“Red velvet sheets, gossamer drapes, scented rooms, and martinis pouring from a bottomless shaker: just the foreplay to this soundscape of misty evenings, postcard perfect sunsets, and aquatic paramours…” —(liner notes quoted in Elevator Music)
Elevator Music drags to the foreground the latent spiritual, unconscious and definitely sexual strivings of 20th-century society imbedded in what is commonly dismissed as “background” music. To cite author Lanza, “moodsong reinforces mounting suspicions that we live inside a dream.” It is no kitsch coincidence, for instance, that Salvador Dali was commissioned to do the cover for Jackie Gleason’s Lonesome Echo album. Elevator Music is also a tribute to the fiendish inventiveness of mood music’s pioneers and their imaginative mind-control experiments such as the “Stimulus Progression” mechanics of programming and Muzak’s musical mood-rating scale from “gloomy-minus 3” to “ecstatic-plus 8.” Mood music becomes the focal point of remarkable parallels between the “invisibility” of post-Cold War global capitalism and fictional, futuristic, totalitarian dystopias such as Brave New World. An all-encompassing survey which reveals Erik Satie’s furniture music manifesto of 1920 as the transitional point from Dada to Muzak, but also includes such juicy tidbits as Jackie Gleason’s plain-talking instruction to his orchestra, “It’s 5 a.m. and you see her body outlined through her dress by the streetlight, and you get that ‘Mmmmm, I want to come’ feeling.”
Elevator Music is loaded with astounding facts and correlations such as the Mormon Church’s corporate sponsorship of the “Beautiful Music” radio format, Angelo Badalamenti’s (Twin Peaks’ composer) secret tenure as staff arranger “Andy Badale” for the Muzak Corp., Seattle’s Sub Pop/Muzak connection, the themes from Dragnet and Captain Kangaroo beginning as music-library stock tunes, Neil Armstrong’s request for Les Baxter’s Music Out of the Moon to be played out the Apollo rocket’s speakers during the moon mission, why Muzak stays with mono, the influence of Pythagorean number theory on Muzak programming, and that Bach’s Goldberg Variations was commissioned by an insomniac Russian count residing in Dresden to be played in an adjoining room while he counted sheep.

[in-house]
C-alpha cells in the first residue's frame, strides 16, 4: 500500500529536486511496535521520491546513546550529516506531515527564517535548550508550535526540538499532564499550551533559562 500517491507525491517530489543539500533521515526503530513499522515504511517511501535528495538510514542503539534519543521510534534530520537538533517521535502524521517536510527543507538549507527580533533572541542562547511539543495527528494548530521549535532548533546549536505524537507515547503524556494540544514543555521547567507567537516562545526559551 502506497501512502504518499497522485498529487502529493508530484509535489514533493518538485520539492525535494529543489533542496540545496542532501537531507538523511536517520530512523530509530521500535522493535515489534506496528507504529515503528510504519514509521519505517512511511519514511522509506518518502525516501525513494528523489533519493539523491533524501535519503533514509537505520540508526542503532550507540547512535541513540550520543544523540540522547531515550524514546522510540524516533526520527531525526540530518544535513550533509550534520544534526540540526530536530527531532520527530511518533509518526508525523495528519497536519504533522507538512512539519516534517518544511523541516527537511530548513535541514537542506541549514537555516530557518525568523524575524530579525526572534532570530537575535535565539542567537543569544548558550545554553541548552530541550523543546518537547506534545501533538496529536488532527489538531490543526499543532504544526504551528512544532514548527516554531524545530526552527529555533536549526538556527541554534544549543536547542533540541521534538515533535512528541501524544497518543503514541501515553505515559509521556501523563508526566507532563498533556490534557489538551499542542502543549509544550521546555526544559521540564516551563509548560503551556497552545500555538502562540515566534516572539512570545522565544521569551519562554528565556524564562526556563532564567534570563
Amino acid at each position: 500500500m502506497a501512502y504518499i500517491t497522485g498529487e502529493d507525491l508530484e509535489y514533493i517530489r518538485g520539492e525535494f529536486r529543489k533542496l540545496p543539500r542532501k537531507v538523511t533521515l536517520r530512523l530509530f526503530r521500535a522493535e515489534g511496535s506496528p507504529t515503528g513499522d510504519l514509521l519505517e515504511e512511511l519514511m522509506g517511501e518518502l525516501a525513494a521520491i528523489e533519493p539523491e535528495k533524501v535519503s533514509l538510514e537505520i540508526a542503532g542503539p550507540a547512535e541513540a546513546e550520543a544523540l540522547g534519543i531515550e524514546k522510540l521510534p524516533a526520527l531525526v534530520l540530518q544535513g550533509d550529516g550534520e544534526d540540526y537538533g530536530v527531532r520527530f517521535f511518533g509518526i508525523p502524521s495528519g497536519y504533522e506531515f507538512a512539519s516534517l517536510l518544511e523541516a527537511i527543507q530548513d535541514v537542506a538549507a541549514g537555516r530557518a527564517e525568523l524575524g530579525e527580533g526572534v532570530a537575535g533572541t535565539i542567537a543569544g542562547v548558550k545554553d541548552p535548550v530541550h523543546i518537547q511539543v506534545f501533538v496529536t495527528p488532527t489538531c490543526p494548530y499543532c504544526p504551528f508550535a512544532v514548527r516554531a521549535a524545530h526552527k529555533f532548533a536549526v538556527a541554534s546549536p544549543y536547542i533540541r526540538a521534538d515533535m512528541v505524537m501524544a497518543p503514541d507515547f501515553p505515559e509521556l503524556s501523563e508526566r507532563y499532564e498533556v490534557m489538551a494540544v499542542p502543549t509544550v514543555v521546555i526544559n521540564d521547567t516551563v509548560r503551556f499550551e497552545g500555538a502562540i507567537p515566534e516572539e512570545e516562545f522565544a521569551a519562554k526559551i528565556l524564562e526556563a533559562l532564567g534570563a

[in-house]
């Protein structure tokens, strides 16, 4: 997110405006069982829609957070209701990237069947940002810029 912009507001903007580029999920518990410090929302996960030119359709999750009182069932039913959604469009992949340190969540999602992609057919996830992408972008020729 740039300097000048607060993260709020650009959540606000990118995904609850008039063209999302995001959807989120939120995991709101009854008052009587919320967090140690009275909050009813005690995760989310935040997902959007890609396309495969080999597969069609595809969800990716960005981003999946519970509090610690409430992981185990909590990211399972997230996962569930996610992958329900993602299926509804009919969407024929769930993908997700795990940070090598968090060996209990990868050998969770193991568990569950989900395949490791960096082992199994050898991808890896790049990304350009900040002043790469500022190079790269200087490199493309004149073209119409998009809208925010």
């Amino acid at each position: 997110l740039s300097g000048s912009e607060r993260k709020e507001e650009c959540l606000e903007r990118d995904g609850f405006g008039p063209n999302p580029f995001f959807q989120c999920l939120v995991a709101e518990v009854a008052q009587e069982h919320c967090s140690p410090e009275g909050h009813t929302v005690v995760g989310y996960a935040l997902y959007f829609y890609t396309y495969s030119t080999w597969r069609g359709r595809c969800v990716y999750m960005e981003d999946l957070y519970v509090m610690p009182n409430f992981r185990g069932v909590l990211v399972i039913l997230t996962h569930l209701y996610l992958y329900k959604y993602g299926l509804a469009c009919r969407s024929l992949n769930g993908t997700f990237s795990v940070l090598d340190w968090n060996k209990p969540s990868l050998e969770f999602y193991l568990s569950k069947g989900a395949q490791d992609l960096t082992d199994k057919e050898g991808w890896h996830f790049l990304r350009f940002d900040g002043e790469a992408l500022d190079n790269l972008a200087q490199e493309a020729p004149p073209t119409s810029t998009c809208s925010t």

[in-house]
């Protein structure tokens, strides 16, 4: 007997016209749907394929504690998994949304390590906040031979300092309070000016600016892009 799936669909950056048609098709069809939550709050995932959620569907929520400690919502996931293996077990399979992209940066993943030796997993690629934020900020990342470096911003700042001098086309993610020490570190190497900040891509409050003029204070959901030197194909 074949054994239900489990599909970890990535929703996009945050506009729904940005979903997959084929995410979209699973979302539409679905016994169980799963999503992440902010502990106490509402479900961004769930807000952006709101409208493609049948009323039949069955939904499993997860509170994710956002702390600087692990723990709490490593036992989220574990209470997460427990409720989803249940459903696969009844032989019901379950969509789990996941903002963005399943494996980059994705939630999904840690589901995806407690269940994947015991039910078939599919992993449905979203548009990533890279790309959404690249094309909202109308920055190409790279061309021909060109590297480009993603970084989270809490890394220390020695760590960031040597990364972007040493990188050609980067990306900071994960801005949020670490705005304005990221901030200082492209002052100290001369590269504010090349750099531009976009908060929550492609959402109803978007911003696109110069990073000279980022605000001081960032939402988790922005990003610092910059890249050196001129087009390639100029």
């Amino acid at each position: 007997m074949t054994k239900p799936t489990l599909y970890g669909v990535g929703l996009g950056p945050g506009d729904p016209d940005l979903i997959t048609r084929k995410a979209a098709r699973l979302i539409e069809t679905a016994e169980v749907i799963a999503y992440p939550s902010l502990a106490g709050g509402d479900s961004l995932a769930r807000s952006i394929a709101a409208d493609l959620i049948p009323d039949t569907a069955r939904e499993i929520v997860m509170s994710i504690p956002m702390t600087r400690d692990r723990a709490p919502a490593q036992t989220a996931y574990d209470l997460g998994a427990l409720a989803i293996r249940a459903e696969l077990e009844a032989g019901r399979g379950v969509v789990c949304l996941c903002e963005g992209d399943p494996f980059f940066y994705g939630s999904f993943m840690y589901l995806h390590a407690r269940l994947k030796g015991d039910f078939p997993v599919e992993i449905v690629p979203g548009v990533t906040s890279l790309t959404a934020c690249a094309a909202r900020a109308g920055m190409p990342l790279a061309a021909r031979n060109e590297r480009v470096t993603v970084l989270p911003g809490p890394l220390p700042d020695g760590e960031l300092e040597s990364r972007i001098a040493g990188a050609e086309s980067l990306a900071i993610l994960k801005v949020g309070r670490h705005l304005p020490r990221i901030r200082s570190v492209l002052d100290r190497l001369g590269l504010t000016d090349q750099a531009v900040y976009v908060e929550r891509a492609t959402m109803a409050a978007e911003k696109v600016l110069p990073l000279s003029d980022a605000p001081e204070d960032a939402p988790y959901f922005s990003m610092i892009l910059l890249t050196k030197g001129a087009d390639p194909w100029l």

Elevator Music also provides in-depth analysis of such thrift store perennials as the Mystic Moods Orchestra, Ray Conniff Singers, Percy Faith, the Swingle Singers, Enoch Light and the Light Brigade, and the like. Lanza supports his bizarre penchant for the 101 Strings with such examples as Exotic Sounds of Love, featuring a leather-clad dominatrix with an eye patch (!) on its album cover and their legendary freak-out album Astro Sounds, featuring tunes like “A Disappointing Love with a Desensitized Robot” and “Bad Trip Back to ‘69.” Less impressive is his treatment of the unsung but truly gifted maestros of “easy listening” like Martin Denny, Les Baxter, Perrey and Kingsley, and Francis Lai in this otherwise thoroughly entertaining chronicle of capitalist social engineering and the interplay of music, technology, mass culture and finance.
Paperback: 280 pages